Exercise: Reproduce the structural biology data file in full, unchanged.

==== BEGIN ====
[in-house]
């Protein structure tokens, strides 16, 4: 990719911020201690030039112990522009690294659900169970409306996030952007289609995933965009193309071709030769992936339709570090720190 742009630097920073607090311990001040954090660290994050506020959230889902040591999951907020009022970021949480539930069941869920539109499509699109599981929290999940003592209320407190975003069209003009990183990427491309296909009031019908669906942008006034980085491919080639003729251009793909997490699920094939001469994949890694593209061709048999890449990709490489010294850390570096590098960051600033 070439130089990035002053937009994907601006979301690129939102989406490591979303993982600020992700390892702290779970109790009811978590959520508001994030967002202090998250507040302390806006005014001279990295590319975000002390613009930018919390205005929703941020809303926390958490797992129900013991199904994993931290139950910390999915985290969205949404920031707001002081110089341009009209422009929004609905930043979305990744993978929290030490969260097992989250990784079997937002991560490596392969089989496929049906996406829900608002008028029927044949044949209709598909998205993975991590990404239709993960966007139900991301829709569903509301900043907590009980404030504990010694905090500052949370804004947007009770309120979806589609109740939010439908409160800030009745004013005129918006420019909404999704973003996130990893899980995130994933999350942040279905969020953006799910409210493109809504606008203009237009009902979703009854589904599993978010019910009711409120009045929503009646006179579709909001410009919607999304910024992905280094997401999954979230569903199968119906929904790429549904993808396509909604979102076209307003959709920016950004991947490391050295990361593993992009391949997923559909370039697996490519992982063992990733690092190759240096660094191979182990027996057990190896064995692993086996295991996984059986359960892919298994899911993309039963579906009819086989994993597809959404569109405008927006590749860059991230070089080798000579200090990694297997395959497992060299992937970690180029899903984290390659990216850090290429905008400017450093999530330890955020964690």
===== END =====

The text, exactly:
[in-house]
């Protein structure tokens, strides 16, 4: 990719911020201690030039112990522009690294659900169970409306996030952007289609995933965009193309071709030769992936339709570090720190 742009630097920073607090311990001040954090660290994050506020959230889902040591999951907020009022970021949480539930069941869920539109499509699109599981929290999940003592209320407190975003069209003009990183990427491309296909009031019908669906942008006034980085491919080639003729251009793909997490699920094939001469994949890694593209061709048999890449990709490489010294850390570096590098960051600033 070439130089990035002053937009994907601006979301690129939102989406490591979303993982600020992700390892702290779970109790009811978590959520508001994030967002202090998250507040302390806006005014001279990295590319975000002390613009930018919390205005929703941020809303926390958490797992129900013991199904994993931290139950910390999915985290969205949404920031707001002081110089341009009209422009929004609905930043979305990744993978929290030490969260097992989250990784079997937002991560490596392969089989496929049906996406829900608002008028029927044949044949209709598909998205993975991590990404239709993960966007139900991301829709569903509301900043907590009980404030504990010694905090500052949370804004947007009770309120979806589609109740939010439908409160800030009745004013005129918006420019909404999704973003996130990893899980995130994933999350942040279905969020953006799910409210493109809504606008203009237009009902979703009854589904599993978010019910009711409120009045929503009646006179579709909001410009919607999304910024992905280094997401999954979230569903199968119906929904790429549904993808396509909604979102076209307003959709920016950004991947490391050295990361593993992009391949997923559909370039697996490519992982063992990733690092190759240096660094191979182990027996057990190896064995692993086996295991996984059986359960892919298994899911993309039963579906009819086989994993597809959404569109405008927006590749860059991230070089080798000579200090990694297997395959497992060299992937970690180029899903984290390659990216850090290429905008400017450093999530330890955020964690």